Chapter 5 of Who Owns the Learning? made me think about what it truly does mean to be a global communicator and collaborator. One thing I’m thinking about is how to make the library media center the “global communications center” that November describes. I don’t necessarily think the library has to have a dedicated space for this, but I think it should become a way of thinking in the library. I hope to work to create the thinking where students don’t see Skyping or video chatting with others as an event, but rather a natural part of their learning. I also think such global communication is an area for media specialists and classroom teachers to collaborate. Classroom teachers can share authentic, purposeful ideas for such global communication and collaboration and the media specialist can provide the support, equipment, or even space needed to help teachers make it happen. I really liked the student jobs mentioned by fifth grade teacher Shelly Zavon in the chapter. From my past experiences with video chatting I think having student jobs would be very helpful and I felt the jobs were ones that made sense, especially for our younger students who may need a bit more structure. Teaching students about these jobs and how the video conference process works would be a good lesson for me as the media specialist to teach to students to help prepare them for such communication and collaboration.
I wanted to include a few resources for elementary teachers and librarians who want to get started helping their students in the role of global communicators and collaborators. Last year I worked with a classroom teacher who wanted her class to be come part of the Global Read Aloud project. I think this project gives teachers and students a way to collaborate and communicate globally using technology in a very purposeful and authentic way. The class with which I worked made a connection with a class from Canada and Skyped with them to chat about the book The One and Only Ivan. They also video chatted with them several other times throughout the year about different curriculum content. The book The Global School: Connecting Classrooms and Students Around the World by William Kist is one that is still on my summer reading list, but from what I have read and skimmed so far it seems like a very valuable resource that supports the ideas from Chapter 5, as well. It also includes more ideas from Garth Holman whose work is highlighted in Chapter 6 of Who Owns the Learning?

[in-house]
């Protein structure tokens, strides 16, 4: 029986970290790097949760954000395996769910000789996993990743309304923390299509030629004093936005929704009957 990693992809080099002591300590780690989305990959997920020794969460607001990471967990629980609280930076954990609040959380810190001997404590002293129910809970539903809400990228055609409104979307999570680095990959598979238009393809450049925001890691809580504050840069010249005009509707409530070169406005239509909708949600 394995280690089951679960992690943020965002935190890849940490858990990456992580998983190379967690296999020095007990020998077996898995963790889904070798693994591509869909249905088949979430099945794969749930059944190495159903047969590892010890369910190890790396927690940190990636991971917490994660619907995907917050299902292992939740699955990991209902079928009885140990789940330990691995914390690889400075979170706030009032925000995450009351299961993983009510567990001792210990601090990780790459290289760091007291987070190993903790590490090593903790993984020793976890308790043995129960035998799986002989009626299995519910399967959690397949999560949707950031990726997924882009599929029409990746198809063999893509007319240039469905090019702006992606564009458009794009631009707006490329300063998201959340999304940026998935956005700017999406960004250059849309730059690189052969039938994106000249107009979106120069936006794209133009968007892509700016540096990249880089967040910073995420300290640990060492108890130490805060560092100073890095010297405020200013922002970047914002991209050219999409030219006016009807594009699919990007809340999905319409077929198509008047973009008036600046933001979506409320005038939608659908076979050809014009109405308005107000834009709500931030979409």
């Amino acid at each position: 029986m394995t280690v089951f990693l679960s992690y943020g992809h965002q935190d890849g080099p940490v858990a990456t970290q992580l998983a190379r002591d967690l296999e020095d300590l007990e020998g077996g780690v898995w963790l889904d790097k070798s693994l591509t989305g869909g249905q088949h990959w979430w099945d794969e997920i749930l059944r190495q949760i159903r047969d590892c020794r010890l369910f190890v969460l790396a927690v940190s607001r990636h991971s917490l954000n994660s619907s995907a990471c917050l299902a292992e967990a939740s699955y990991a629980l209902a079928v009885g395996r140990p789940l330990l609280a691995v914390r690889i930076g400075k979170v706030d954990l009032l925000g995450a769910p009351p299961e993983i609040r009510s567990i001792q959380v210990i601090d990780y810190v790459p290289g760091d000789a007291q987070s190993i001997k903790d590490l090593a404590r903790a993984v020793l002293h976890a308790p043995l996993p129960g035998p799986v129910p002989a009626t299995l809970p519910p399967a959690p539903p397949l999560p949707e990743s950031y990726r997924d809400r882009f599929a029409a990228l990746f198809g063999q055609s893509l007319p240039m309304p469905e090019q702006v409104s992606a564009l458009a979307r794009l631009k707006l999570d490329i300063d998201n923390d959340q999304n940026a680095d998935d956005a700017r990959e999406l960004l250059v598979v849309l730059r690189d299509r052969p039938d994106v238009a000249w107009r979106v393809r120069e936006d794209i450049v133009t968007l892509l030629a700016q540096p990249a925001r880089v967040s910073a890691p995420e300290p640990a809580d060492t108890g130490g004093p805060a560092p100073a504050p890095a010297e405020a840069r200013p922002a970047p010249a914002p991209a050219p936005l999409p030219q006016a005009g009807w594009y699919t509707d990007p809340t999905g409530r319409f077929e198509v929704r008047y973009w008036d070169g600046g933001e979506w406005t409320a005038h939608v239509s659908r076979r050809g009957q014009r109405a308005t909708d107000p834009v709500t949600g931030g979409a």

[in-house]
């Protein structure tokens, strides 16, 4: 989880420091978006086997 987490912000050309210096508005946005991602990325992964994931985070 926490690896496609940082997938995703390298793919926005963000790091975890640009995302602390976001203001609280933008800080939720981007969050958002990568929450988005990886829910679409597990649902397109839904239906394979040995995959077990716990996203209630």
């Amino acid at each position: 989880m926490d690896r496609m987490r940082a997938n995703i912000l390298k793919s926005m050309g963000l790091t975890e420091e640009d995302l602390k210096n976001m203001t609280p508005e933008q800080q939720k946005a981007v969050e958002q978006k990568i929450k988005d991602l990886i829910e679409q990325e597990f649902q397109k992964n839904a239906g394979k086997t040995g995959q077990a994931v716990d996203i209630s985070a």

I enjoyed reading about Holman and Pennington’s work in Chapter 6. I believe that their work is a very relevant example of how all of the jobs in Who Owns the Learning? were utilized and integrated into a meaningful and purposeful project. I think my main take away from this chapter is that students are truly empowered and motivated when they know that there is a real audience for their work and when they know their work will live on for others. These ideas are definitely things to remember when planning for next year.
Thanks to our hosts for this Cyber PD event. I’m so glad that I become involved and shared this new blog through the event. I look forward to our Twitter chat and to continue learning from you all!